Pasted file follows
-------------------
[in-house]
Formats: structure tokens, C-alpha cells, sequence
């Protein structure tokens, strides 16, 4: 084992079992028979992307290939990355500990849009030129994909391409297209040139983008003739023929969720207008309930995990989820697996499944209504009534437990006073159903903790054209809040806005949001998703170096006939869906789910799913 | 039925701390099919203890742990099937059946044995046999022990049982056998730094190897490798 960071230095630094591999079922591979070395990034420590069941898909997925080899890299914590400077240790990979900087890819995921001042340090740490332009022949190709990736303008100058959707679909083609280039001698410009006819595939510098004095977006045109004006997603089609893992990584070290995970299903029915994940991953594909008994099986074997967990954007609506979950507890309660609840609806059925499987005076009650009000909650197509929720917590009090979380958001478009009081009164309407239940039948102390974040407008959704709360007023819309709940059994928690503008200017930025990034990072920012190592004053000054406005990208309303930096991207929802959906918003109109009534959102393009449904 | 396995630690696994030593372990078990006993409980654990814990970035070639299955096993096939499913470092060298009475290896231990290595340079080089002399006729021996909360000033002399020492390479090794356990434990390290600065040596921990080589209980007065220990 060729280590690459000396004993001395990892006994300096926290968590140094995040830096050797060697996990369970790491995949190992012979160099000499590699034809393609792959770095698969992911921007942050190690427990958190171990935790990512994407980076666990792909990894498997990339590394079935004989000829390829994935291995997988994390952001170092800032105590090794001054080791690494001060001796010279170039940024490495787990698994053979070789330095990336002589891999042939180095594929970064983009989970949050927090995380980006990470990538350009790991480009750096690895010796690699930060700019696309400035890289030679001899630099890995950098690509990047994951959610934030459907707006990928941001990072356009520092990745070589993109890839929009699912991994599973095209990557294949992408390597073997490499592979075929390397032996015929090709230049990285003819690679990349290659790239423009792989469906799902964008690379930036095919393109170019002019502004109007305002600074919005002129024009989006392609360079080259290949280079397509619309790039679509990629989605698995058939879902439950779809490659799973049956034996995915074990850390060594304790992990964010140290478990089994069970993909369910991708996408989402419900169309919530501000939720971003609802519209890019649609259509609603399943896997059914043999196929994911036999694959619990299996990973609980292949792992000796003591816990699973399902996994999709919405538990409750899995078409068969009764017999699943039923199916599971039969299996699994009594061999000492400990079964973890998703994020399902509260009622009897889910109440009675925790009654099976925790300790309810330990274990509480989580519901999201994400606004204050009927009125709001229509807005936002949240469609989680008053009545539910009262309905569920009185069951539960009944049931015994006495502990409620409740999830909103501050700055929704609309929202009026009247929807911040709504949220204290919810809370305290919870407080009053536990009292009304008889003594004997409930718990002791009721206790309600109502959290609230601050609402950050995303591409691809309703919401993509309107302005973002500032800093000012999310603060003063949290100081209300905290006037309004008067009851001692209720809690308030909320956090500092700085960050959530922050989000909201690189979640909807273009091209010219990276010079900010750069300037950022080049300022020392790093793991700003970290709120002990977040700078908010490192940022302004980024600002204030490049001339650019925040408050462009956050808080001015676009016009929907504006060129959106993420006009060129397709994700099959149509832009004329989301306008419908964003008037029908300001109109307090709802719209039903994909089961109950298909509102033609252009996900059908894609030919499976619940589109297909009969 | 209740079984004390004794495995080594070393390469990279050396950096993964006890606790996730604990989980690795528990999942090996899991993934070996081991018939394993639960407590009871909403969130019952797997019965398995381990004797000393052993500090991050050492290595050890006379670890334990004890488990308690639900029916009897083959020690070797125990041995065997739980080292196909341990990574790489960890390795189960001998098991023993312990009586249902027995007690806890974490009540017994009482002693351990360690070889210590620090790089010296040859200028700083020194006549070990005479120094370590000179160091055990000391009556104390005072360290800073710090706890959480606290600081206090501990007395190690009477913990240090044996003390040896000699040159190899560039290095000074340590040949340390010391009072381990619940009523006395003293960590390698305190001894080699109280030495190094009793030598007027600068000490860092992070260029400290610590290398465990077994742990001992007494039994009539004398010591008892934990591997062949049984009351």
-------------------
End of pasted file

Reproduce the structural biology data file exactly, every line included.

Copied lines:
[in-house]
Formats: structure tokens, C-alpha cells, sequence
């Protein structure tokens, strides 16, 4: 084992079992028979992307290939990355500990849009030129994909391409297209040139983008003739023929969720207008309930995990989820697996499944209504009534437990006073159903903790054209809040806005949001998703170096006939869906789910799913 | 039925701390099919203890742990099937059946044995046999022990049982056998730094190897490798 960071230095630094591999079922591979070395990034420590069941898909997925080899890299914590400077240790990979900087890819995921001042340090740490332009022949190709990736303008100058959707679909083609280039001698410009006819595939510098004095977006045109004006997603089609893992990584070290995970299903029915994940991953594909008994099986074997967990954007609506979950507890309660609840609806059925499987005076009650009000909650197509929720917590009090979380958001478009009081009164309407239940039948102390974040407008959704709360007023819309709940059994928690503008200017930025990034990072920012190592004053000054406005990208309303930096991207929802959906918003109109009534959102393009449904 | 396995630690696994030593372990078990006993409980654990814990970035070639299955096993096939499913470092060298009475290896231990290595340079080089002399006729021996909360000033002399020492390479090794356990434990390290600065040596921990080589209980007065220990 060729280590690459000396004993001395990892006994300096926290968590140094995040830096050797060697996990369970790491995949190992012979160099000499590699034809393609792959770095698969992911921007942050190690427990958190171990935790990512994407980076666990792909990894498997990339590394079935004989000829390829994935291995997988994390952001170092800032105590090794001054080791690494001060001796010279170039940024490495787990698994053979070789330095990336002589891999042939180095594929970064983009989970949050927090995380980006990470990538350009790991480009750096690895010796690699930060700019696309400035890289030679001899630099890995950098690509990047994951959610934030459907707006990928941001990072356009520092990745070589993109890839929009699912991994599973095209990557294949992408390597073997490499592979075929390397032996015929090709230049990285003819690679990349290659790239423009792989469906799902964008690379930036095919393109170019002019502004109007305002600074919005002129024009989006392609360079080259290949280079397509619309790039679509990629989605698995058939879902439950779809490659799973049956034996995915074990850390060594304790992990964010140290478990089994069970993909369910991708996408989402419900169309919530501000939720971003609802519209890019649609259509609603399943896997059914043999196929994911036999694959619990299996990973609980292949792992000796003591816990699973399902996994999709919405538990409750899995078409068969009764017999699943039923199916599971039969299996699994009594061999000492400990079964973890998703994020399902509260009622009897889910109440009675925790009654099976925790300790309810330990274990509480989580519901999201994400606004204050009927009125709001229509807005936002949240469609989680008053009545539910009262309905569920009185069951539960009944049931015994006495502990409620409740999830909103501050700055929704609309929202009026009247929807911040709504949220204290919810809370305290919870407080009053536990009292009304008889003594004997409930718990002791009721206790309600109502959290609230601050609402950050995303591409691809309703919401993509309107302005973002500032800093000012999310603060003063949290100081209300905290006037309004008067009851001692209720809690308030909320956090500092700085960050959530922050989000909201690189979640909807273009091209010219990276010079900010750069300037950022080049300022020392790093793991700003970290709120002990977040700078908010490192940022302004980024600002204030490049001339650019925040408050462009956050808080001015676009016009929907504006060129959106993420006009060129397709994700099959149509832009004329989301306008419908964003008037029908300001109109307090709802719209039903994909089961109950298909509102033609252009996900059908894609030919499976619940589109297909009969 | 209740079984004390004794495995080594070393390469990279050396950096993964006890606790996730604990989980690795528990999942090996899991993934070996081991018939394993639960407590009871909403969130019952797997019965398995381990004797000393052993500090991050050492290595050890006379670890334990004890488990308690639900029916009897083959020690070797125990041995065997739980080292196909341990990574790489960890390795189960001998098991023993312990009586249902027995007690806890974490009540017994009482002693351990360690070889210590620090790089010296040859200028700083020194006549070990005479120094370590000179160091055990000391009556104390005072360290800073710090706890959480606290600081206090501990007395190690009477913990240090044996003390040896000699040159190899560039290095000074340590040949340390010391009072381990619940009523006395003293960590390698305190001894080699109280030495190094009793030598007027600068000490860092992070260029400290610590290398465990077994742990001992007494039994009539004398010591008892934990591997062949049984009351």